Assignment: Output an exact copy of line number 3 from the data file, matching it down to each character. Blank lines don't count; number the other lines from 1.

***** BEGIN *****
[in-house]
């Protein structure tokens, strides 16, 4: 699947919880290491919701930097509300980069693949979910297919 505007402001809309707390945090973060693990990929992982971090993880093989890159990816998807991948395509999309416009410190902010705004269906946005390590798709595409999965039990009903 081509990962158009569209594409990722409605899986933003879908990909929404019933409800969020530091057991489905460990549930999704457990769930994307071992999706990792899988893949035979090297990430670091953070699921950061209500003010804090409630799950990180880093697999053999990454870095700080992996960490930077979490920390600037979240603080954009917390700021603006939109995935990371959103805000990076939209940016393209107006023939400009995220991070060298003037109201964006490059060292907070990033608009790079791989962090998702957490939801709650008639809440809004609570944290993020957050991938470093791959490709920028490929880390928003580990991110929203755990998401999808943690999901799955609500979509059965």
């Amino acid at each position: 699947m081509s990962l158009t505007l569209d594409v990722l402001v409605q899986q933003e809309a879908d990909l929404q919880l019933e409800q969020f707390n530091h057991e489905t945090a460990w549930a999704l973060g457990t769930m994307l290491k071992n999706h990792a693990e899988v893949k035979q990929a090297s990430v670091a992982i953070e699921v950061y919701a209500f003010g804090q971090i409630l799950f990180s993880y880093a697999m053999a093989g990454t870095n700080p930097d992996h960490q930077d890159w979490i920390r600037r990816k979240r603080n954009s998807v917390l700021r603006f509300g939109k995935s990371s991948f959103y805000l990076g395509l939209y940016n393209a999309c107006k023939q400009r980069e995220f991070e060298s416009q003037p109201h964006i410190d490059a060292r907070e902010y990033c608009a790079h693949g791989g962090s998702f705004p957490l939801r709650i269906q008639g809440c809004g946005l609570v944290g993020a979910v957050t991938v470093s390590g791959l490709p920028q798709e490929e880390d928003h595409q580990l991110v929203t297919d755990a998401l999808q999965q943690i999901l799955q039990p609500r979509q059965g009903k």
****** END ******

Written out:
């Amino acid at each position: 699947m081509s990962l158009t505007l569209d594409v990722l402001v409605q899986q933003e809309a879908d990909l929404q919880l019933e409800q969020f707390n530091h057991e489905t945090a460990w549930a999704l973060g457990t769930m994307l290491k071992n999706h990792a693990e899988v893949k035979q990929a090297s990430v670091a992982i953070e699921v950061y919701a209500f003010g804090q971090i409630l799950f990180s993880y880093a697999m053999a093989g990454t870095n700080p930097d992996h960490q930077d890159w979490i920390r600037r990816k979240r603080n954009s998807v917390l700021r603006f509300g939109k995935s990371s991948f959103y805000l990076g395509l939209y940016n393209a999309c107006k023939q400009r980069e995220f991070e060298s416009q003037p109201h964006i410190d490059a060292r907070e902010y990033c608009a790079h693949g791989g962090s998702f705004p957490l939801r709650i269906q008639g809440c809004g946005l609570v944290g993020a979910v957050t991938v470093s390590g791959l490709p920028q798709e490929e880390d928003h595409q580990l991110v929203t297919d755990a998401l999808q999965q943690i999901l799955q039990p609500r979509q059965g009903k």